Flexible Automation: A New Approach to Meet Evolving Challenges
April 20, 2022
2022 Fagnou Lecture
The Department of Chemistry and Biomolecular Sciences hosts guest speakers from the industry, research institutes, other universities, and from our own campus as part of a regular seminar series during the Fall and Winter terms.
Automated executions of chemical synthesis and discovery has risen as a critical enabling technology. New tools combining advanced robotics with experiment planning by machine learning, known as self-driving labs, are now attainable. However, the optimal deployment of these technologies remains under development, requiring a recursive design-make-build cycle dedicated to tuning and evolving the robotic platform.
This new approach has been termed ‘Flexible automation’ and enables the cost and time-effective design, construction and reconfiguration of automated experiments. By leveraging many of the principles from Industry 4.0, including rapid fabrication, Internet-of-Things devices, cloud-based software, and open source API we have created a set of simple reconfigurable tools to address a diverse set of applications spanning pharmaceutical process chemistry and even impacting mining and resource extraction. This presentation will introduce this method and provide case studies.
Prof. Jason Hein
Department of Chemistry, University of British Columbia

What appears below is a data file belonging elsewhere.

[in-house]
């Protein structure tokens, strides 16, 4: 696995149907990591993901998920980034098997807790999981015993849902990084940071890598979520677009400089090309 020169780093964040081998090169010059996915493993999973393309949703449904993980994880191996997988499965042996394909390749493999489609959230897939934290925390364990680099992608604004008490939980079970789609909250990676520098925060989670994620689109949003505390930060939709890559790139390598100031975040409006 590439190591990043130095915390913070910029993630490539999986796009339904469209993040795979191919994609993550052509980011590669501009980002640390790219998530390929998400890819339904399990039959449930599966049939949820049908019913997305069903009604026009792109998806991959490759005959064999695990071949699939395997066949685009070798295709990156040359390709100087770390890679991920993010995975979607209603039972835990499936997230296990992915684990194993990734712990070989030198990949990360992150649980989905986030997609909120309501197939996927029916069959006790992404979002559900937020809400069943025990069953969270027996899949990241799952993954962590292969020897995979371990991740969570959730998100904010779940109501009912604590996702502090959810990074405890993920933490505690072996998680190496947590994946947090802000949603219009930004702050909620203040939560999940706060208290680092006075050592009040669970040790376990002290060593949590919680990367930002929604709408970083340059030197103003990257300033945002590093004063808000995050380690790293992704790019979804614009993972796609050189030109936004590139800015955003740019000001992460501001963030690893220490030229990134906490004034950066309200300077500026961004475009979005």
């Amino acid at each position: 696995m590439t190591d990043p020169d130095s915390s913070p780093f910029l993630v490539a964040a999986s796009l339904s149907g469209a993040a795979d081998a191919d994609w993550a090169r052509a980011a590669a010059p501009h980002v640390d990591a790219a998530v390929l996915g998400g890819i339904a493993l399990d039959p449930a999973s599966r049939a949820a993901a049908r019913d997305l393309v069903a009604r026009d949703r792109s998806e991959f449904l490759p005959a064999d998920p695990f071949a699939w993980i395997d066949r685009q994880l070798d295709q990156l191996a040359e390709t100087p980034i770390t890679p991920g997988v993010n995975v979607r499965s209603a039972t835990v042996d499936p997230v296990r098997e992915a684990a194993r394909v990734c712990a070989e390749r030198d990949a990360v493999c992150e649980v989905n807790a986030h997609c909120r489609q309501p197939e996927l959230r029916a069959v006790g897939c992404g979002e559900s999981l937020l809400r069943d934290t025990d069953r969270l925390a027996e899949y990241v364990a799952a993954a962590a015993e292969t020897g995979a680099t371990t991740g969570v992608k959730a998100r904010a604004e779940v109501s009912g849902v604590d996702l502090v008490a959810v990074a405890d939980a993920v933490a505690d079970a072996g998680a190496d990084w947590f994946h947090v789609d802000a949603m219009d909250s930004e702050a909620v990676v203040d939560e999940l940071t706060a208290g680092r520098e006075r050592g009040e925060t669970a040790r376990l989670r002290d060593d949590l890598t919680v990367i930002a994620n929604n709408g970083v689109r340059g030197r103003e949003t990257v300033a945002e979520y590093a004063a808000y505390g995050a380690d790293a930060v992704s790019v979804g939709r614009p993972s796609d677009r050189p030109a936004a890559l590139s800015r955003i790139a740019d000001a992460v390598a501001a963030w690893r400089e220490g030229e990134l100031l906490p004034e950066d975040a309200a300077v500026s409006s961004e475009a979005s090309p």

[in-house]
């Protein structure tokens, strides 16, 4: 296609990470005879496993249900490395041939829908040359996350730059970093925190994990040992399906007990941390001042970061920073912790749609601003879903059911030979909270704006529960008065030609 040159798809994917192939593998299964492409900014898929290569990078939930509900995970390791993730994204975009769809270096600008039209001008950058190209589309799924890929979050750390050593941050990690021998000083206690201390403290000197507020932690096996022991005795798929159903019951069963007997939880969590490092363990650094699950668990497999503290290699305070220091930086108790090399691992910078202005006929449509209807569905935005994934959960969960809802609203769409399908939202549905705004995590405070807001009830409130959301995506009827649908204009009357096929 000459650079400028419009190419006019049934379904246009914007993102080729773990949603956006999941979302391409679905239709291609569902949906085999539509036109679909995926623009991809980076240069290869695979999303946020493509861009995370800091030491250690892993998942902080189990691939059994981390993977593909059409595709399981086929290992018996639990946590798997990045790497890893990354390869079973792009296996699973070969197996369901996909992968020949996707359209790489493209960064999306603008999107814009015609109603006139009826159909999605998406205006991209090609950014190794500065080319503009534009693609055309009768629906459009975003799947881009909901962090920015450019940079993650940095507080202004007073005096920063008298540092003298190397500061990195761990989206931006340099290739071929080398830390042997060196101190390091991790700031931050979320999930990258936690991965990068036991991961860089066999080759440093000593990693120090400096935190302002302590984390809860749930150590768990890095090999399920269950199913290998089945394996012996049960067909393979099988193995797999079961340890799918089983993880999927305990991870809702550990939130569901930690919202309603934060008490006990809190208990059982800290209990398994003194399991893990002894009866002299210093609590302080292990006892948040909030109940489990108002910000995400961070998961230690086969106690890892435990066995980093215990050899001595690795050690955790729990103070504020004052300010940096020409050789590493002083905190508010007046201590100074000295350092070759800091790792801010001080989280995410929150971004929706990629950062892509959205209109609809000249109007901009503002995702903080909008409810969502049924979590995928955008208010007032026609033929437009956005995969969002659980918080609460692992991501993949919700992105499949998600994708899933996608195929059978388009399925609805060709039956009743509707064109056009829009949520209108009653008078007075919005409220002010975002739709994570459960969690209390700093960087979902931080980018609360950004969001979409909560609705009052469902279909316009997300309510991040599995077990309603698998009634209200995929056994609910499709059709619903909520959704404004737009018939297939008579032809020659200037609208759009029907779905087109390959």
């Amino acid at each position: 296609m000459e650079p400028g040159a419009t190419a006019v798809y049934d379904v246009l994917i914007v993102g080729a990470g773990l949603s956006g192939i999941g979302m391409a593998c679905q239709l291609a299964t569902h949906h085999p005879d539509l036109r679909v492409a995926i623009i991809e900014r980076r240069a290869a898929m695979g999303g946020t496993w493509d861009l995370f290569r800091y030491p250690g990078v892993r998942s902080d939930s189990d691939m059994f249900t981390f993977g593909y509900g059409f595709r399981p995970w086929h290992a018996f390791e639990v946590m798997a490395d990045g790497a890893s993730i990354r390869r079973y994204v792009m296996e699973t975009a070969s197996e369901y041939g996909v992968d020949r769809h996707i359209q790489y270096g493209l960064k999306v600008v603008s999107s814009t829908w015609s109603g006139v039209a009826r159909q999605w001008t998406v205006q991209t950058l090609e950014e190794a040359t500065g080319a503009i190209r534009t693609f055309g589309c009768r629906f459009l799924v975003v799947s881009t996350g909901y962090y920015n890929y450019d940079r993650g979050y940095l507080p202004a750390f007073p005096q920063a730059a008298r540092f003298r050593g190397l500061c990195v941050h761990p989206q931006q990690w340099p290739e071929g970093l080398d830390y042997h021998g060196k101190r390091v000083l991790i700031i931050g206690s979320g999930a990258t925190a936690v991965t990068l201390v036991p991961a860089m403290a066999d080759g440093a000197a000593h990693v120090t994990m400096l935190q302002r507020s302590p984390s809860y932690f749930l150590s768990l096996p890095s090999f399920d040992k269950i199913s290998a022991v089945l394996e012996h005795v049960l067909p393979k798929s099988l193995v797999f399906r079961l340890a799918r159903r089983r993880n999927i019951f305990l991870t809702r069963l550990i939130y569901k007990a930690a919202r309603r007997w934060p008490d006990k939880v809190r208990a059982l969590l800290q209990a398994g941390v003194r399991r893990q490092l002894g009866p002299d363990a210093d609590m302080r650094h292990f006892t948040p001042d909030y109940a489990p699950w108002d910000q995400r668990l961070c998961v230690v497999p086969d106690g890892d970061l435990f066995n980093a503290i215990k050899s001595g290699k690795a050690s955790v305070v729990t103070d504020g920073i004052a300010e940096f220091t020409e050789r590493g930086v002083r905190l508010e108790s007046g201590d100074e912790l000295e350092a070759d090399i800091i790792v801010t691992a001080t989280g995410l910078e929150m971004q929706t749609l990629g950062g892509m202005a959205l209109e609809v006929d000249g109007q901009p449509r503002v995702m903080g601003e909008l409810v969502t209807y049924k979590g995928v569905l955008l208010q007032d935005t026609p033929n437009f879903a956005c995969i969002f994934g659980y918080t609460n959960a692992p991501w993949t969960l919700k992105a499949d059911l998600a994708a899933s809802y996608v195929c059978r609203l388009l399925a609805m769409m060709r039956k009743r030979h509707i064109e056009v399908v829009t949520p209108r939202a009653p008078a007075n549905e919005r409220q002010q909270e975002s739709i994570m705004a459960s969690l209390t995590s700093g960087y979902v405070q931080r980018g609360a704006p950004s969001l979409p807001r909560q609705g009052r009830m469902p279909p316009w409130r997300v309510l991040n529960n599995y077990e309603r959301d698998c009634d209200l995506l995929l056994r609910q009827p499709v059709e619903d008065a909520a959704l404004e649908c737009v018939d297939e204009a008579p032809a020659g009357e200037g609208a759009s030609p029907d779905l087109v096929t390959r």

Jason Hein received his B.Sc. in Biochemistry in 2000 and Ph.D. in asymmetric reaction methodology in 2005 from the University of Manitoba (NSERC PGS-A/B, Prof. Philip G. Hultin). In 2006, he became an NSERC postdoctoral research fellow with Prof. K. Barry Sharpless and Prof. Valery V. Fokin at the Scripps Research Institute in La Jolla, CA. In 2010, he became a senior research associate with Prof. Donna G. Blackmond at the Scripps Research Institute. He began his independent career at the University of California, Merced in 2011, employing in-situ kinetic reaction analysis to rapidly profile and study complex networks of reactions. In 2015, he moved to the University of British Columbia to continue the development of automated reaction analytical technology to serve mechanistic organic chemistry. His research has resulted in a collection of prototype modular robotic tools and integrated analytical hardware which create the first broadly applicable automated reaction profiling toolkit geared toward enabling autonomous research and discovery. He was the co-lead of Project ADA; the world's first autonomous discovery platform for thin film materials, supported by Natural Resources Canada, co-PI of the MADNESS team supported by the DARPA Accelerated Molecular Discovery Program and an Associate Director of the Acceleration Consortium spearheaded by the University of Toronto. Most recently he was awarded the NSERC Discovery Accelerator Supplement in 2021.